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I recently became interested in galois cohomology, but I don't know if I have enough math to learn about it or where to start learning it. What should I know before I start learning about Galois cohomology and what books are good for self study?

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  • $\begingroup$ Just for my own curiosity, why do people study Galois cohomology? What is it good for? What does it do/generalize? $\endgroup$ – stressed out Jul 11 '18 at 22:24
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    $\begingroup$ I've heard its used with galois representations, automorphic forms, and langlands program $\endgroup$ – Samuel Millard Jul 11 '18 at 22:25
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1) One should know Galois theory. This is kind of obvious, but I want to stress here that you should also know Galois theory for infinite extensions, as this is often the case of interest for Galois cohomology

2) One should know algebraic number theory, including also the local theory. A good reference for this are for example the first two chapters of Neukirch's Algebraic Number Theory, but there are many other books on algebraic number theory. The reason is that this will give you a lot of examples of interesting Galois modules (which are the objects of study in Galois cohomology) and it is the basic study of the fields that are of interest in Galois representations or the Langlands program (which are your reason to study Galois cohomology, according to a comment from you.)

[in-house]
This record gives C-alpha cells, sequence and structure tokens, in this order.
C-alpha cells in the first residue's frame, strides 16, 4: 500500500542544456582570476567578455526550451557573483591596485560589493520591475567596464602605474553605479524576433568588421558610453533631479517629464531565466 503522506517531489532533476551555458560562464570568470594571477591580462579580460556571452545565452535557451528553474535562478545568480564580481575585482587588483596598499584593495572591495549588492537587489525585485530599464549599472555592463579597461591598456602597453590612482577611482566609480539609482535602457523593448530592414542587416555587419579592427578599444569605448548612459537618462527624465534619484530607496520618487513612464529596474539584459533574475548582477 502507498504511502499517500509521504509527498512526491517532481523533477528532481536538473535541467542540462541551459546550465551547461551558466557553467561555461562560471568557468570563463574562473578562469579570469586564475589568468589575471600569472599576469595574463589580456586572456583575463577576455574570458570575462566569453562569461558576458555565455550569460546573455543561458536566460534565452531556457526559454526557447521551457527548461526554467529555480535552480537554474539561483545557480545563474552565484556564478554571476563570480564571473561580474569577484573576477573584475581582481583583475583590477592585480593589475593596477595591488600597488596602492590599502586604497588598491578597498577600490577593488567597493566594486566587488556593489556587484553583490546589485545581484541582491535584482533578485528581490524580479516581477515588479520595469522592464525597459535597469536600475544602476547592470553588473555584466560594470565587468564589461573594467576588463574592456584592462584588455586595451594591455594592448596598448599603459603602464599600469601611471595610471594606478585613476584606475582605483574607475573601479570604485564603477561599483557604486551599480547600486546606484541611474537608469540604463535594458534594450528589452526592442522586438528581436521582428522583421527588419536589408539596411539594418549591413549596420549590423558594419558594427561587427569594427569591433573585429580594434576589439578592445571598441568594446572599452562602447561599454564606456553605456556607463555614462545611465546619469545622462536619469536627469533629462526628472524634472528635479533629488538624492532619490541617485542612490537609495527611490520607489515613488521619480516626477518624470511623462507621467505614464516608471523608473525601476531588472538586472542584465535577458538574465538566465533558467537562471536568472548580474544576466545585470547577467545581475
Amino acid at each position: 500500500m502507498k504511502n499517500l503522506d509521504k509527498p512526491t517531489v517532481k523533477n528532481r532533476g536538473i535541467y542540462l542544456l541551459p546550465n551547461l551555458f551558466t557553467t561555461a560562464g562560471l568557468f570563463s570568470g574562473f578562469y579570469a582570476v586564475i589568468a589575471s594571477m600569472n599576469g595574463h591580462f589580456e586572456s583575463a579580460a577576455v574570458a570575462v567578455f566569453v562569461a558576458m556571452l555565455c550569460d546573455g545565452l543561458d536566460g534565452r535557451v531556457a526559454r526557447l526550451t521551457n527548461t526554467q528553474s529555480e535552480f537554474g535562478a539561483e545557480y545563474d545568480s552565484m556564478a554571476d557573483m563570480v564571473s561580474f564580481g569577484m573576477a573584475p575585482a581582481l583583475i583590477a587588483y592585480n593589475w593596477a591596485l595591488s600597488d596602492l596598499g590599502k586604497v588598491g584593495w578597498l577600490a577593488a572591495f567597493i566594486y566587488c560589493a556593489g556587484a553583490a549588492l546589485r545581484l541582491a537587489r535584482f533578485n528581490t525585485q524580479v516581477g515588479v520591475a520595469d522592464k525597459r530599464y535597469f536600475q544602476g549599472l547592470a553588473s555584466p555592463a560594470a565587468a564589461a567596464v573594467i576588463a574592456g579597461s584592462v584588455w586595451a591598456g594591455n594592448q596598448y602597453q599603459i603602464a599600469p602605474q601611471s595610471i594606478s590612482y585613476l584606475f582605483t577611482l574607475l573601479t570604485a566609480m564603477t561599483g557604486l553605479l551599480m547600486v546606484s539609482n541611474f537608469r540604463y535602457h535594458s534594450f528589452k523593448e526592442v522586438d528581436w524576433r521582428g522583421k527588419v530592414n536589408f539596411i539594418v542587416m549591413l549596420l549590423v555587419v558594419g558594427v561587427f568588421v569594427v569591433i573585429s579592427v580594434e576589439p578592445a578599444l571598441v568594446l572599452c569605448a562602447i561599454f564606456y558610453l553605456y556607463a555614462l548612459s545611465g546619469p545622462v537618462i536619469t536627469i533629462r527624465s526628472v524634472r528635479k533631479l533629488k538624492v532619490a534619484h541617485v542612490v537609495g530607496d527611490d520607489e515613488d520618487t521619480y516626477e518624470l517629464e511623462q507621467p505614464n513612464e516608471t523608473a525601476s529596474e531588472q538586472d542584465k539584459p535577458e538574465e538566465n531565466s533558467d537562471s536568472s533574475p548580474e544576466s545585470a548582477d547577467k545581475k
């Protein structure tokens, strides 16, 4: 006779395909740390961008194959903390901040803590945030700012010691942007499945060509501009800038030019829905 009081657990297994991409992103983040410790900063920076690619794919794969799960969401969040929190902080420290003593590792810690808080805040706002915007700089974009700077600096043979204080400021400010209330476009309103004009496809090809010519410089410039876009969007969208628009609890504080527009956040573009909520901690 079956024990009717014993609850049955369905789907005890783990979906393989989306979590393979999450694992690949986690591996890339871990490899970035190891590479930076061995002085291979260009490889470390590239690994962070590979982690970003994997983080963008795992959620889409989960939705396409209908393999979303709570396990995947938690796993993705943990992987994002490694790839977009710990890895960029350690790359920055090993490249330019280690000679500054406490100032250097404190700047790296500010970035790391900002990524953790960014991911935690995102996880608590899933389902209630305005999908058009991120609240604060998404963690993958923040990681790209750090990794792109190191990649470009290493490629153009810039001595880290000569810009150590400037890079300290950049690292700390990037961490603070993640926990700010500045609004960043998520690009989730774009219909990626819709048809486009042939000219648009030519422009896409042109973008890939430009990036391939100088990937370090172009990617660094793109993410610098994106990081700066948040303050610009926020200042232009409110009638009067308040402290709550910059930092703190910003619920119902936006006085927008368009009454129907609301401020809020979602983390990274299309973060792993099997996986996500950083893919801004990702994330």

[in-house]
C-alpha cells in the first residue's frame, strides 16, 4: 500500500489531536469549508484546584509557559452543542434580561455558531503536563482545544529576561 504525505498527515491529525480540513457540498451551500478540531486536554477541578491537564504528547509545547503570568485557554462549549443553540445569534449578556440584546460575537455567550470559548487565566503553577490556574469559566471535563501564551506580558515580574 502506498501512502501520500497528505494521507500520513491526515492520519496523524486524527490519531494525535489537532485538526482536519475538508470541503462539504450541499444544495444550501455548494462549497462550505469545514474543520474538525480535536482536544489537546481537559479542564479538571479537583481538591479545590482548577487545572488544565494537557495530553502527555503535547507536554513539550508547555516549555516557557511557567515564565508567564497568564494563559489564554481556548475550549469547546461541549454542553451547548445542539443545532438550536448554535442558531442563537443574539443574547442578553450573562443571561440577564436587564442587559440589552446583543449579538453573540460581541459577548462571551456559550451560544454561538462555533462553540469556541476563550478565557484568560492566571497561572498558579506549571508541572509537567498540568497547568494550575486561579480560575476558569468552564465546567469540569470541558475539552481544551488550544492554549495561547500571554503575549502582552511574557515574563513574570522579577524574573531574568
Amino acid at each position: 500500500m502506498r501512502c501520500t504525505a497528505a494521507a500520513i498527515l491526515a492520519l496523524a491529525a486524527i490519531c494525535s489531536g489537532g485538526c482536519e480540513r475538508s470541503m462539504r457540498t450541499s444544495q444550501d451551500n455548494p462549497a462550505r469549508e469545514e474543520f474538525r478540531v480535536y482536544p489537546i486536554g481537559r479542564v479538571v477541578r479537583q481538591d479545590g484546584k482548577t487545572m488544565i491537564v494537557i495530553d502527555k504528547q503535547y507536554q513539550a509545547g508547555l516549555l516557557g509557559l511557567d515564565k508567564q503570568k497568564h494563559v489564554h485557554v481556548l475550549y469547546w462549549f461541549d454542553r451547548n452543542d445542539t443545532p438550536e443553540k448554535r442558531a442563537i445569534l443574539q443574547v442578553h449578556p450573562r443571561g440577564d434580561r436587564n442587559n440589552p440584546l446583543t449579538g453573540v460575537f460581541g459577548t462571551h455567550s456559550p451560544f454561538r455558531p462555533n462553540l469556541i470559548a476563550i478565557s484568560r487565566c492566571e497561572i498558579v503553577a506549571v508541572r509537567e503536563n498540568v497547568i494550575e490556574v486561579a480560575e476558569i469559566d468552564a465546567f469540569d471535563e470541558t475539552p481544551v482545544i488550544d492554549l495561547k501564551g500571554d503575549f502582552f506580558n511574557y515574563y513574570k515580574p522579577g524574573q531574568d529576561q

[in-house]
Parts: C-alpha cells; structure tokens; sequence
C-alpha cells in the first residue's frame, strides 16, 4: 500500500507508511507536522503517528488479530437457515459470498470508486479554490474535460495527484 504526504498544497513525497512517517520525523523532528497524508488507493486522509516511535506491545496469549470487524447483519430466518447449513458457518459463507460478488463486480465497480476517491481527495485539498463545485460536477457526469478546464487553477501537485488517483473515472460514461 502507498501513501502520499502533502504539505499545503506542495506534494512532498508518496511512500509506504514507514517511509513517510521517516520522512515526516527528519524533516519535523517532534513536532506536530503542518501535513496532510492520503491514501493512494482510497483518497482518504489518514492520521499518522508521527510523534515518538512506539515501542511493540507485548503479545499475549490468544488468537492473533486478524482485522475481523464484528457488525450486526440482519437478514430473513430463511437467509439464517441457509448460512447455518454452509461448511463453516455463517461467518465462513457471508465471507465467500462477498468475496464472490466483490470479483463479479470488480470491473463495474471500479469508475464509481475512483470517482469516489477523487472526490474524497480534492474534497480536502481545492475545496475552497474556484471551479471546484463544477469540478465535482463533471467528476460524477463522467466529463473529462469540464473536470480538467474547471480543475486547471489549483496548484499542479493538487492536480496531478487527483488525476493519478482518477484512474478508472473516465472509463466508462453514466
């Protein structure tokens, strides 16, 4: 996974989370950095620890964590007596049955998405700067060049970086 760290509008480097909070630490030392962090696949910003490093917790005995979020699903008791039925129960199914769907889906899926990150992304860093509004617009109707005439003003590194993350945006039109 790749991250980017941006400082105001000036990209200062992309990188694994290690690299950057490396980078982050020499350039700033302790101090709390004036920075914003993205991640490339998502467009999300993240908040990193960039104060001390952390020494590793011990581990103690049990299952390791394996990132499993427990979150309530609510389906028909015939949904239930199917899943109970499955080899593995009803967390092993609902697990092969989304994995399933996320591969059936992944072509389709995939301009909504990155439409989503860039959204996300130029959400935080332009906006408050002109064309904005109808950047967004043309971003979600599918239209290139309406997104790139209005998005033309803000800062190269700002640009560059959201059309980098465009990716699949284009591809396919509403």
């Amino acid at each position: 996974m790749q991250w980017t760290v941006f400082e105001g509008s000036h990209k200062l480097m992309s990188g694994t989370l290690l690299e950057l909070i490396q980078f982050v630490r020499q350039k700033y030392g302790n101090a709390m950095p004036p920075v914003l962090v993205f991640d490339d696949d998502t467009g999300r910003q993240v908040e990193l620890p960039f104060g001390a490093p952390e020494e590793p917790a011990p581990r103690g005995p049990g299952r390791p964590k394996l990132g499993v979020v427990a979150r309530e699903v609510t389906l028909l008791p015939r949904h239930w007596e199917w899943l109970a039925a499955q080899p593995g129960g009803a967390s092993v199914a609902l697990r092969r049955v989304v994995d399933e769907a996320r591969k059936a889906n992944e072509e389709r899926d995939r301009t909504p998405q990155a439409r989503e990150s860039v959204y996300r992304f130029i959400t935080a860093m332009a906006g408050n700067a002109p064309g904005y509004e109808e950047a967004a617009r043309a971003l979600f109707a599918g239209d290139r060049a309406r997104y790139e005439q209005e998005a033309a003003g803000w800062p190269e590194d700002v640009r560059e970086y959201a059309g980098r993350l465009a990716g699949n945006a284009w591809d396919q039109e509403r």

When you go deeper in algebraic number theory, you can also see one major application of Galois cohomology: class field theory (which is fundamental for Galois representatiosn or Langlands, it's the simplest case of Langlands in some way) can be proved by methods from Galois cohomology. (I would guess this is the first encounter with Galois cohomology for a lot of number theorists.)

3) One should have some familiarity with basic homological algebra. This is not stricty necessary, as for group cohomology, one can carry out the constructions explicitly with cocycles and coboundaries, but having a bit of knowledge about derived functors can be very clarifying. Standard references are Rotman's "Introduction to Homological Algebra" and Weibel's book of the same name. Both also have a section on group cohomology.

4) This is more optional, but there's a beautitful and useful connection between Galois cohomology and the theory of Brauer groups, so knowing the basics on central simple algebras over a field will allow you to appreciate that and give you a concrete description of some important Galois cohomology group. You can also learn this along the way of learning Galois cohomology. A reference is Farb/Dennis Noncommutative Algebra. They introduce the necessary group cohomology to explain this connection.

5) This is also optional, but knowing some algebraic topology can give you a different, much more geometric perspective on group cohomology and give you a different motivation for stuff like "cup products", "Künneth formulas" or "Universal coefficient theorems".

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